Scaffolding critical reasoning about history and social issues in multimedia-supported learning environments

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Abstract

This article advances a continuing line of research that investigates the potential of hypermedia resources and scaffolding for supporting problem-based social studies and developing critical reasoning. Our line of inquiry consists of a series of generative design experiments that informs problem-based curriculum development. Our findings suggest that expert guidance may be embedded into the learning environment to give students conceptual and strategic road maps that assist them in understanding the process of disciplined inquiry. However, our results also emphasize the difficulties in managing the cognitive challenges posed by ill-structured social problems and suggest limits to the embedded support that can be provided for complex thinking. Complex conceptual tasks may require spontaneous support that can only be provided by a skilled teacher. We suggest that embedded scaffolds may be used to support teachers by reducing the amount of spontaneous scaffolding they must do in an ill-structured environment and discuss other steps that might be taken to encourage problem-based inquiry.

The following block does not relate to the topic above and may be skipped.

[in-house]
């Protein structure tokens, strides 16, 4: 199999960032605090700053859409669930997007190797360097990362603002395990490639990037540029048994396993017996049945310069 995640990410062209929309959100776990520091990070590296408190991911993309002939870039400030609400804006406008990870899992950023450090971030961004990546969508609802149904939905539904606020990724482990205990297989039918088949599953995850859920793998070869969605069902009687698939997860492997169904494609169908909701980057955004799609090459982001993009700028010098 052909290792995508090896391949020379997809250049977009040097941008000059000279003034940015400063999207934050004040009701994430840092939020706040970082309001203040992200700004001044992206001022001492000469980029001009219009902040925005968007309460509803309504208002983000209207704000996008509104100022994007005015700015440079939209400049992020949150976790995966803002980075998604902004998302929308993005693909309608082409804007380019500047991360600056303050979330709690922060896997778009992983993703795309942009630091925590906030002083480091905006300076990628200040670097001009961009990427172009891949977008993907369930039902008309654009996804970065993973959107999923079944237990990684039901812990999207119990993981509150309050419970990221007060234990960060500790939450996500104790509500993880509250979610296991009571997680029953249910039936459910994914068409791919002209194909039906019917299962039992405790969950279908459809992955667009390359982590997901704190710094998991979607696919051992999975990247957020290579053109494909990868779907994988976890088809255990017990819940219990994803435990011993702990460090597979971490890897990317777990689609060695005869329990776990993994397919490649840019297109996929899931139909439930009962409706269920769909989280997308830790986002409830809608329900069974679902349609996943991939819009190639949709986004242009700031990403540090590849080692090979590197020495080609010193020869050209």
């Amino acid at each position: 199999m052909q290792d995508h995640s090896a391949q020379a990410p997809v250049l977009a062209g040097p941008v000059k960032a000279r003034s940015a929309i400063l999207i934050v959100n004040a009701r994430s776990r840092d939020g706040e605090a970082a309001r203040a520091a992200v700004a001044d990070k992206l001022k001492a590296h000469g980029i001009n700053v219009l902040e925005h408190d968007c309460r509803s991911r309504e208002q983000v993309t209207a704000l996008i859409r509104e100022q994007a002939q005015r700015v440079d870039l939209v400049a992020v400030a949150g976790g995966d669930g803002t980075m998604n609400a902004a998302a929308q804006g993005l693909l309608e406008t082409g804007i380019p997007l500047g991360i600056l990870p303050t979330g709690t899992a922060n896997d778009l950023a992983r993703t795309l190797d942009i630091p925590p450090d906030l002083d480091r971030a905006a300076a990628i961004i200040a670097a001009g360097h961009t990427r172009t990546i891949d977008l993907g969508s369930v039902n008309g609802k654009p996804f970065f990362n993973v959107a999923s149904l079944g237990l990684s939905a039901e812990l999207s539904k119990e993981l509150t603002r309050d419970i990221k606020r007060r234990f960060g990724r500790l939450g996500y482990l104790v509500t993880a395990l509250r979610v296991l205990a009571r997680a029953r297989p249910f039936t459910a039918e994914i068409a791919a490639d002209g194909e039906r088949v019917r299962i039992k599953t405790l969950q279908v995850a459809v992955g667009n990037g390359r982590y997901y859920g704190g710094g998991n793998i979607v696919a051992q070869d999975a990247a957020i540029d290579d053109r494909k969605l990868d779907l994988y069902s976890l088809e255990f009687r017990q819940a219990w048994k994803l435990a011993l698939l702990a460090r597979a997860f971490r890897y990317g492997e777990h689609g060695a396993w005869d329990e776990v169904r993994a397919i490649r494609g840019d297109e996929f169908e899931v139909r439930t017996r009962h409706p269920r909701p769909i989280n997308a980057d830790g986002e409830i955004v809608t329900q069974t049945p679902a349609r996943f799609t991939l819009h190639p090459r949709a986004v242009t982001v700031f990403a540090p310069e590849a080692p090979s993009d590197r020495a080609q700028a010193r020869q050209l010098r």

Support for this research has been provided by the Corporation for Public Broadcasting, Auburn University College of Education, and Auburn City Schools.